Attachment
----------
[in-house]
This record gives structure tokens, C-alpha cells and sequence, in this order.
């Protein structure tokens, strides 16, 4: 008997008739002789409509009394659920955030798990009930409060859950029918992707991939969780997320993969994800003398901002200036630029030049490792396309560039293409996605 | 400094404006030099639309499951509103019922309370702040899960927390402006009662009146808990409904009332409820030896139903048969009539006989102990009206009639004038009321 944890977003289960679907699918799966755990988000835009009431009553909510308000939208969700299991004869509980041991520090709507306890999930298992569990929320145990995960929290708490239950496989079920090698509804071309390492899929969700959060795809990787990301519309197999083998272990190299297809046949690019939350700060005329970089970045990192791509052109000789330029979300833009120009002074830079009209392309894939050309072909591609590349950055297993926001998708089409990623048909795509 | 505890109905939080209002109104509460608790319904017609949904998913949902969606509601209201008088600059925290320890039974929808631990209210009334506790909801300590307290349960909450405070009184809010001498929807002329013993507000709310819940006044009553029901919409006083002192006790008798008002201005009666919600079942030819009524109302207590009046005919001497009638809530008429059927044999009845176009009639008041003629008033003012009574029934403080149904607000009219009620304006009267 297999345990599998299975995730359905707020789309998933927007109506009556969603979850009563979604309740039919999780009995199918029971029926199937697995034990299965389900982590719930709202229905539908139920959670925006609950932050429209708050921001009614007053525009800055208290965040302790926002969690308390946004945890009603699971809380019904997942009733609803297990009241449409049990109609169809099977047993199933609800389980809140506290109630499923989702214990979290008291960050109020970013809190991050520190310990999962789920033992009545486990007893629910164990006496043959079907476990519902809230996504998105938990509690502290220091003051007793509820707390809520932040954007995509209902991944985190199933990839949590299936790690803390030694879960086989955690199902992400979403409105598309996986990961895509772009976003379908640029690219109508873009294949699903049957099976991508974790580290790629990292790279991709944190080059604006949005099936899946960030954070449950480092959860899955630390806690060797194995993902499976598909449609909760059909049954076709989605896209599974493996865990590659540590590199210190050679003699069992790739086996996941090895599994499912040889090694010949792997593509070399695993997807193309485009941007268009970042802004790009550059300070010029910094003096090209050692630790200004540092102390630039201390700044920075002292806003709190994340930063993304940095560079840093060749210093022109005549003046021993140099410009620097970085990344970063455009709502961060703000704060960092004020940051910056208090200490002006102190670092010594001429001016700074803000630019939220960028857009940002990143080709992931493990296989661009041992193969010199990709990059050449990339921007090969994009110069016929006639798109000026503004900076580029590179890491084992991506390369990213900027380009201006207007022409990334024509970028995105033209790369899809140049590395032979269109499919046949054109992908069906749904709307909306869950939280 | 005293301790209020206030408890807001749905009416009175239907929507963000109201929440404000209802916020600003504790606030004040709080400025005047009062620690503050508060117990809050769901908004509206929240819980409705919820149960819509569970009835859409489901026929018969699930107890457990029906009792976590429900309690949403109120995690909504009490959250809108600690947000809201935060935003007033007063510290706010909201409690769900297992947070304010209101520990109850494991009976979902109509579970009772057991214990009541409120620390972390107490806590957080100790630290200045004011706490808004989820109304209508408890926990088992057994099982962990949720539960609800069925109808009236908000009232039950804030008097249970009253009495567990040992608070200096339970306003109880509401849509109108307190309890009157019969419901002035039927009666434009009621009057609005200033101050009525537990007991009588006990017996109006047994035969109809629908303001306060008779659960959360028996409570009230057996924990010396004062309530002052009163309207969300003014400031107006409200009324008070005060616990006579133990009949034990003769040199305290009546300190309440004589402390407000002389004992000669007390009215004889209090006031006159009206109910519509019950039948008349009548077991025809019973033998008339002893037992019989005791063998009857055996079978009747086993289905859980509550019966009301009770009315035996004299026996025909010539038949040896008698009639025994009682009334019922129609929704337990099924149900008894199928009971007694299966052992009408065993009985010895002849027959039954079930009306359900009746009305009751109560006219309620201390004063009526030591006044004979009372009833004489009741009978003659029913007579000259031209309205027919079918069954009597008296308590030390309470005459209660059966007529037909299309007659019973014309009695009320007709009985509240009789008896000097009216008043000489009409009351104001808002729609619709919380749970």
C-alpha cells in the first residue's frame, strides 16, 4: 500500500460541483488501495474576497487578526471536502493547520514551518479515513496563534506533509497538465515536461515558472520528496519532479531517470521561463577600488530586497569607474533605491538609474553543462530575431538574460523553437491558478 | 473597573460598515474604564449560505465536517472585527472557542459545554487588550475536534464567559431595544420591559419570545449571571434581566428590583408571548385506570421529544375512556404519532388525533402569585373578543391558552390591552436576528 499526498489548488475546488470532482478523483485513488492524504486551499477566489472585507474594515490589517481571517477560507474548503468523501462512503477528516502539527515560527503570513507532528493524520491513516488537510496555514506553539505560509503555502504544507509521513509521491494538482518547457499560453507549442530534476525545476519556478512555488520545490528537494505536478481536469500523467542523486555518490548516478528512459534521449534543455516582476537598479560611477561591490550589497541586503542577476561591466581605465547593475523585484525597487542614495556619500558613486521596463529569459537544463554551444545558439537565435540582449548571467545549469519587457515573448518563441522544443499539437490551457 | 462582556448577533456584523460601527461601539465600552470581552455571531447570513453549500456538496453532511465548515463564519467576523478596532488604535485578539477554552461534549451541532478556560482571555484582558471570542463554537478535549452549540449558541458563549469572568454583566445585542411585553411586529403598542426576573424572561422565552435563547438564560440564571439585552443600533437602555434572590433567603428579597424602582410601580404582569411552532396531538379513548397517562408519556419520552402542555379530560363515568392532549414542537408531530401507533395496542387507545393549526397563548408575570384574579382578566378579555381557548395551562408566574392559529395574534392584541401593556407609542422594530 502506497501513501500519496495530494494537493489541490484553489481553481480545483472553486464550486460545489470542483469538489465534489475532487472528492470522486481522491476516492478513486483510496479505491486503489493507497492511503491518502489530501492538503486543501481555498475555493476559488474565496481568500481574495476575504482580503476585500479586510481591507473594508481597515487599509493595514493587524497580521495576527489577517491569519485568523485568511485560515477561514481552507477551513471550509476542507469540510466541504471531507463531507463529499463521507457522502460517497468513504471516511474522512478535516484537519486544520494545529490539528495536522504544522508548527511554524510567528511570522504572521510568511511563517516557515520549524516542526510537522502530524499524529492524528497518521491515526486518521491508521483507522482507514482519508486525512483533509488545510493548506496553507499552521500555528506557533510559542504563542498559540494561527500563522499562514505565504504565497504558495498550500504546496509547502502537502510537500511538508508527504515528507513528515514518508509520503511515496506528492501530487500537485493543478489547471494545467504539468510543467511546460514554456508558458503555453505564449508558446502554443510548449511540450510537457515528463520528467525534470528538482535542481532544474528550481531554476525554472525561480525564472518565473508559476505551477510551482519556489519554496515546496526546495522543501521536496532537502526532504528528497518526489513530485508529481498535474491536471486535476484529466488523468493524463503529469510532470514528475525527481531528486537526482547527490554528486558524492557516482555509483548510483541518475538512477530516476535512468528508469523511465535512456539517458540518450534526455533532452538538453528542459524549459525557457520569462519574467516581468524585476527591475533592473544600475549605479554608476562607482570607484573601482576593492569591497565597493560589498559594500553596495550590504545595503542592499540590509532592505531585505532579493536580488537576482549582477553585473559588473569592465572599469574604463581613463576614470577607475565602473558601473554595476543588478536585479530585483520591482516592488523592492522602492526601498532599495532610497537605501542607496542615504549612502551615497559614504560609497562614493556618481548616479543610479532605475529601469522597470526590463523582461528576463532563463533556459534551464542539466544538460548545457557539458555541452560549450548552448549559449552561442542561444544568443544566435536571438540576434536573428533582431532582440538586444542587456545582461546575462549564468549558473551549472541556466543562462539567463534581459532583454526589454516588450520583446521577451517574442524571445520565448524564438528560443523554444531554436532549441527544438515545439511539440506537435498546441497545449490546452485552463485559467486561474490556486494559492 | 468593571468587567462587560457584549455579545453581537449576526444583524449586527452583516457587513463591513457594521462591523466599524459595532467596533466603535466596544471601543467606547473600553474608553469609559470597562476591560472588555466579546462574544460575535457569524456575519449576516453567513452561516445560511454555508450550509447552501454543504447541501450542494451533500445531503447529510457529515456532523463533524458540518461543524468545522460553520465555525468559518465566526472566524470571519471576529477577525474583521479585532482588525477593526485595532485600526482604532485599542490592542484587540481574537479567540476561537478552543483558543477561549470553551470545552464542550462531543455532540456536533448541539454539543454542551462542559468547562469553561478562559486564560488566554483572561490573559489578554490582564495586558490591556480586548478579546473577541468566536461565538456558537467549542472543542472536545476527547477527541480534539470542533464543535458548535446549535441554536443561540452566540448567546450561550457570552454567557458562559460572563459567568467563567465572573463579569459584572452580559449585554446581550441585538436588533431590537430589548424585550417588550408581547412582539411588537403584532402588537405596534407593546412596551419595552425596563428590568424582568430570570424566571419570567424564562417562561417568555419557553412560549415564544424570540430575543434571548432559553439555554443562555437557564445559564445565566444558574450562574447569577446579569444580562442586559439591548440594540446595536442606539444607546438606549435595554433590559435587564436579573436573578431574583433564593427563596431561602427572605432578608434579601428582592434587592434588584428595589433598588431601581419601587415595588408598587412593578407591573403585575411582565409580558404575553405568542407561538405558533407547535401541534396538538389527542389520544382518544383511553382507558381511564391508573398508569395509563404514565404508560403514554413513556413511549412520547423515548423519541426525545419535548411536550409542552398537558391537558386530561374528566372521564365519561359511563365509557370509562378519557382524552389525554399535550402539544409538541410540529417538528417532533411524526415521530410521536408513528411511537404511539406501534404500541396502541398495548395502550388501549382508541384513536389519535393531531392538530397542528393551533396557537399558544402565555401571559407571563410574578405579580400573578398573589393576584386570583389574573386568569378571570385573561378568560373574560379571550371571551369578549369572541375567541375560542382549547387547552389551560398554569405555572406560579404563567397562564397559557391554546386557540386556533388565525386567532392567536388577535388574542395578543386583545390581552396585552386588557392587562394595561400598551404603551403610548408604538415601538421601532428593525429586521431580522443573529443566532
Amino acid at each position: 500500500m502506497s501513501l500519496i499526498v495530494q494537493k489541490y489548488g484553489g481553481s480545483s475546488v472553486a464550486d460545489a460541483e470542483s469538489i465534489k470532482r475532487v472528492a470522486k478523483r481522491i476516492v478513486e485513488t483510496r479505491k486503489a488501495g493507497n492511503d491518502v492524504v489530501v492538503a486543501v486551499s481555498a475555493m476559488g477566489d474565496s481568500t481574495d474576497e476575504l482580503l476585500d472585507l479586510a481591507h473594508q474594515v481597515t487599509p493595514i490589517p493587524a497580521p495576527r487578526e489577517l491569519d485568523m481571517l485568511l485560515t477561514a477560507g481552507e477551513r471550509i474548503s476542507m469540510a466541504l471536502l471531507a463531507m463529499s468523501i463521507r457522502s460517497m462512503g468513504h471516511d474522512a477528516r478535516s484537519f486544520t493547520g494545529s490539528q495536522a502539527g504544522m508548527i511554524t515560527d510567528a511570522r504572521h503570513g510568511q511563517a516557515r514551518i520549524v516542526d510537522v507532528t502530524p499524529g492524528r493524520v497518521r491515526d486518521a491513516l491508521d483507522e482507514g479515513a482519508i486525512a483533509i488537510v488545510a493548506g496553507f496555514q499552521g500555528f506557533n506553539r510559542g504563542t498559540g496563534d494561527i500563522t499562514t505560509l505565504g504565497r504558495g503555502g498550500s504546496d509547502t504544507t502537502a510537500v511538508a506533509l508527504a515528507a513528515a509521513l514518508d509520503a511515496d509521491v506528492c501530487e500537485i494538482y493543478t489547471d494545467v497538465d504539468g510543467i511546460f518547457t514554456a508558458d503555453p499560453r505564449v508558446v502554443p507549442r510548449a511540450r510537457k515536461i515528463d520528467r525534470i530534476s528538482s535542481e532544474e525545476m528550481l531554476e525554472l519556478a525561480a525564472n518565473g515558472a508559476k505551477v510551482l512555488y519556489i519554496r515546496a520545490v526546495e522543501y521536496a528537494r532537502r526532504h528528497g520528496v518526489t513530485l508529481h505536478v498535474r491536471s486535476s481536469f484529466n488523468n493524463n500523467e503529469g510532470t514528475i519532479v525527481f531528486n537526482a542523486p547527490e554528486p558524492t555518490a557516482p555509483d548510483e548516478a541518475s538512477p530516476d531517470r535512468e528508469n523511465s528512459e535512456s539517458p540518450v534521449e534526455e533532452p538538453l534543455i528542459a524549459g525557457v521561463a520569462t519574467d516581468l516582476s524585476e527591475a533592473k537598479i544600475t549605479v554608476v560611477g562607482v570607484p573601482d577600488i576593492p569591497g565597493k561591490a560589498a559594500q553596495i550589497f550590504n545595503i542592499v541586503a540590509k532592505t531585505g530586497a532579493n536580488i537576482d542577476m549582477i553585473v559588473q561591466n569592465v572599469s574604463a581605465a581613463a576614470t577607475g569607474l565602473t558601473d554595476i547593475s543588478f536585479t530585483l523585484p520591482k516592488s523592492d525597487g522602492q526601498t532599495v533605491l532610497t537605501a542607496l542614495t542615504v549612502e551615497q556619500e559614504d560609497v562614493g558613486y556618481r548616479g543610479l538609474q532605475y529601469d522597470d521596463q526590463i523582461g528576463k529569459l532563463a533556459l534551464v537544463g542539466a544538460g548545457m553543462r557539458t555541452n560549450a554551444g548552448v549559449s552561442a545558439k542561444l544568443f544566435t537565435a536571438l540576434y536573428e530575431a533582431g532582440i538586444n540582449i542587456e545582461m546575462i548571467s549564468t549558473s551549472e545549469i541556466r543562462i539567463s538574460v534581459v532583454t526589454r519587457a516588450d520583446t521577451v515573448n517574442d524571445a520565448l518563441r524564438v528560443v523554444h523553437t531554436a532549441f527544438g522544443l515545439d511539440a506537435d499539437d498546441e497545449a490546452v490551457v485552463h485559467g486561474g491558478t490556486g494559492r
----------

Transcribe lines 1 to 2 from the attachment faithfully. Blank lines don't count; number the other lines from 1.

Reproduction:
[in-house]
This record gives structure tokens, C-alpha cells and sequence, in this order.